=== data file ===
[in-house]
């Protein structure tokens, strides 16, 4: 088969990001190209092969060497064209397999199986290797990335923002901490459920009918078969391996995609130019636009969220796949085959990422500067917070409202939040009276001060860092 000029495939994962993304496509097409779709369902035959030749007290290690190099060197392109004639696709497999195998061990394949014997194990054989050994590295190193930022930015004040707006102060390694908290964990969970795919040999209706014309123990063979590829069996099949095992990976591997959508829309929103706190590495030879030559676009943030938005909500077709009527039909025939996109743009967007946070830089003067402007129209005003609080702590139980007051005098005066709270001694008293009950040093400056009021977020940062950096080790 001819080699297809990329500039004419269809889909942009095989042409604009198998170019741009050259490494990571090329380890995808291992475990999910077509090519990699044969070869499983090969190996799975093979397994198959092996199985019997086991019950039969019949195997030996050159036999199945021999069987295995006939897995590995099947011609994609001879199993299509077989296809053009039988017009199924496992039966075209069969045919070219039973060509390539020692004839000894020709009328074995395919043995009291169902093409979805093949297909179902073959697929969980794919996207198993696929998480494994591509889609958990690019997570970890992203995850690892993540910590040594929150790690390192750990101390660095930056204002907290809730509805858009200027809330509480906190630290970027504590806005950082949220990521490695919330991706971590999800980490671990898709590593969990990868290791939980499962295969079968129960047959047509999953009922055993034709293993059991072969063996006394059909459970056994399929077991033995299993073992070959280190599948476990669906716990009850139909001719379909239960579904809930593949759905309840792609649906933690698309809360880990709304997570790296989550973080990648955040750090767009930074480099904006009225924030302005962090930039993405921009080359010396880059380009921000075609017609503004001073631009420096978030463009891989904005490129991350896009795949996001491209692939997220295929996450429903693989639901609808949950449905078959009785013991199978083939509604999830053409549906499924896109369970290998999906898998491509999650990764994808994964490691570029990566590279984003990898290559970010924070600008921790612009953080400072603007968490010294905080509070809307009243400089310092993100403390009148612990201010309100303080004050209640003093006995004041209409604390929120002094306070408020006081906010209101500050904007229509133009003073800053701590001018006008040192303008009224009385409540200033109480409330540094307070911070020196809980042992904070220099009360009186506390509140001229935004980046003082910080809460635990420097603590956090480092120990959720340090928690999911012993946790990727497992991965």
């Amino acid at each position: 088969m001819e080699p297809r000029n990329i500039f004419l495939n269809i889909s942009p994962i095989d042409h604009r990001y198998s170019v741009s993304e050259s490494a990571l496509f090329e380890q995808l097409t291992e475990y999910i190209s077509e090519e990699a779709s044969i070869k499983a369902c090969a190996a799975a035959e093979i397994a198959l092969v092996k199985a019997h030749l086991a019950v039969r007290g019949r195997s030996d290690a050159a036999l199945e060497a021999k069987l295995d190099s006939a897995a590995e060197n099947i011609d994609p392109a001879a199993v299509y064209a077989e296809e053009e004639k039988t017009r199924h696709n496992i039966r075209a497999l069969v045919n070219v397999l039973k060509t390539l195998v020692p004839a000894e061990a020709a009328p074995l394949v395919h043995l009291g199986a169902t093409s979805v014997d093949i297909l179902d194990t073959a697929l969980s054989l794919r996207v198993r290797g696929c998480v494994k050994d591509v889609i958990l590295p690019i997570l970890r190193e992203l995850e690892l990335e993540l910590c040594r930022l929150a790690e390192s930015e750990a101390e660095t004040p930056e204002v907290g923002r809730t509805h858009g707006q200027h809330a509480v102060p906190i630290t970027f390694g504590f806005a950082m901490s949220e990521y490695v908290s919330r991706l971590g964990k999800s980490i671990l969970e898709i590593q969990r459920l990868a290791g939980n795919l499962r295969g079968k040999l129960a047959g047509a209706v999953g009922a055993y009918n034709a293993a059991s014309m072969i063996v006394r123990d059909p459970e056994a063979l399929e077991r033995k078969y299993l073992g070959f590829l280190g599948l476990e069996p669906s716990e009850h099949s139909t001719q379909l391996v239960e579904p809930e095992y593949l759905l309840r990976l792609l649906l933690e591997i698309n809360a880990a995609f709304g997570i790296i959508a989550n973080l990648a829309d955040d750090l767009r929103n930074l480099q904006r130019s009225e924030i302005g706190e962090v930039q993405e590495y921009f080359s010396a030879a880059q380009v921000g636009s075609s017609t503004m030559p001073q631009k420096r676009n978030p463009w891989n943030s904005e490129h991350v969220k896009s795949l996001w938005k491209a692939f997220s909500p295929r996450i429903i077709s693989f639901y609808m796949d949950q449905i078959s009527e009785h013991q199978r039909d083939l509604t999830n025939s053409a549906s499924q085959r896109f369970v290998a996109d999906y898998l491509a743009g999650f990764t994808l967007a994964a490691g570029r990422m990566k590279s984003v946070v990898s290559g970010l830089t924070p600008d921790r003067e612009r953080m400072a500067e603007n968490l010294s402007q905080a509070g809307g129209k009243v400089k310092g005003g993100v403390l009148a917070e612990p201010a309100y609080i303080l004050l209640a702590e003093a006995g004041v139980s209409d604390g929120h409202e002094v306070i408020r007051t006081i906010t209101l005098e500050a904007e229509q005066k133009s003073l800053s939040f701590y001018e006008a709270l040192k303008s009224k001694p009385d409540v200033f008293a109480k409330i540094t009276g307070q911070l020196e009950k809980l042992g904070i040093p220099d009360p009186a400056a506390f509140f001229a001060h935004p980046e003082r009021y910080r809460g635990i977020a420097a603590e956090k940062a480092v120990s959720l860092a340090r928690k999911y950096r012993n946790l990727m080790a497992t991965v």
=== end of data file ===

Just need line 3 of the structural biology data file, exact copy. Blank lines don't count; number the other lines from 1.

């Amino acid at each position: 088969m001819e080699p297809r000029n990329i500039f004419l495939n269809i889909s942009p994962i095989d042409h604009r990001y198998s170019v741009s993304e050259s490494a990571l496509f090329e380890q995808l097409t291992e475990y999910i190209s077509e090519e990699a779709s044969i070869k499983a369902c090969a190996a799975a035959e093979i397994a198959l092969v092996k199985a019997h030749l086991a019950v039969r007290g019949r195997s030996d290690a050159a036999l199945e060497a021999k069987l295995d190099s006939a897995a590995e060197n099947i011609d994609p392109a001879a199993v299509y064209a077989e296809e053009e004639k039988t017009r199924h696709n496992i039966r075209a497999l069969v045919n070219v397999l039973k060509t390539l195998v020692p004839a000894e061990a020709a009328p074995l394949v395919h043995l009291g199986a169902t093409s979805v014997d093949i297909l179902d194990t073959a697929l969980s054989l794919r996207v198993r290797g696929c998480v494994k050994d591509v889609i958990l590295p690019i997570l970890r190193e992203l995850e690892l990335e993540l910590c040594r930022l929150a790690e390192s930015e750990a101390e660095t004040p930056e204002v907290g923002r809730t509805h858009g707006q200027h809330a509480v102060p906190i630290t970027f390694g504590f806005a950082m901490s949220e990521y490695v908290s919330r991706l971590g964990k999800s980490i671990l969970e898709i590593q969990r459920l990868a290791g939980n795919l499962r295969g079968k040999l129960a047959g047509a209706v999953g009922a055993y009918n034709a293993a059991s014309m072969i063996v006394r123990d059909p459970e056994a063979l399929e077991r033995k078969y299993l073992g070959f590829l280190g599948l476990e069996p669906s716990e009850h099949s139909t001719q379909l391996v239960e579904p809930e095992y593949l759905l309840r990976l792609l649906l933690e591997i698309n809360a880990a995609f709304g997570i790296i959508a989550n973080l990648a829309d955040d750090l767009r929103n930074l480099q904006r130019s009225e924030i302005g706190e962090v930039q993405e590495y921009f080359s010396a030879a880059q380009v921000g636009s075609s017609t503004m030559p001073q631009k420096r676009n978030p463009w891989n943030s904005e490129h991350v969220k896009s795949l996001w938005k491209a692939f997220s909500p295929r996450i429903i077709s693989f639901y609808m796949d949950q449905i078959s009527e009785h013991q199978r039909d083939l509604t999830n025939s053409a549906s499924q085959r896109f369970v290998a996109d999906y898998l491509a743009g999650f990764t994808l967007a994964a490691g570029r990422m990566k590279s984003v946070v990898s290559g970010l830089t924070p600008d921790r003067e612009r953080m400072a500067e603007n968490l010294s402007q905080a509070g809307g129209k009243v400089k310092g005003g993100v403390l009148a917070e612990p201010a309100y609080i303080l004050l209640a702590e003093a006995g004041v139980s209409d604390g929120h409202e002094v306070i408020r007051t006081i906010t209101l005098e500050a904007e229509q005066k133009s003073l800053s939040f701590y001018e006008a709270l040192k303008s009224k001694p009385d409540v200033f008293a109480k409330i540094t009276g307070q911070l020196e009950k809980l042992g904070i040093p220099d009360p009186a400056a506390f509140f001229a001060h935004p980046e003082r009021y910080r809460g635990i977020a420097a603590e956090k940062a480092v120990s959720l860092a340090r928690k999911y950096r012993n946790l990727m080790a497992t991965v």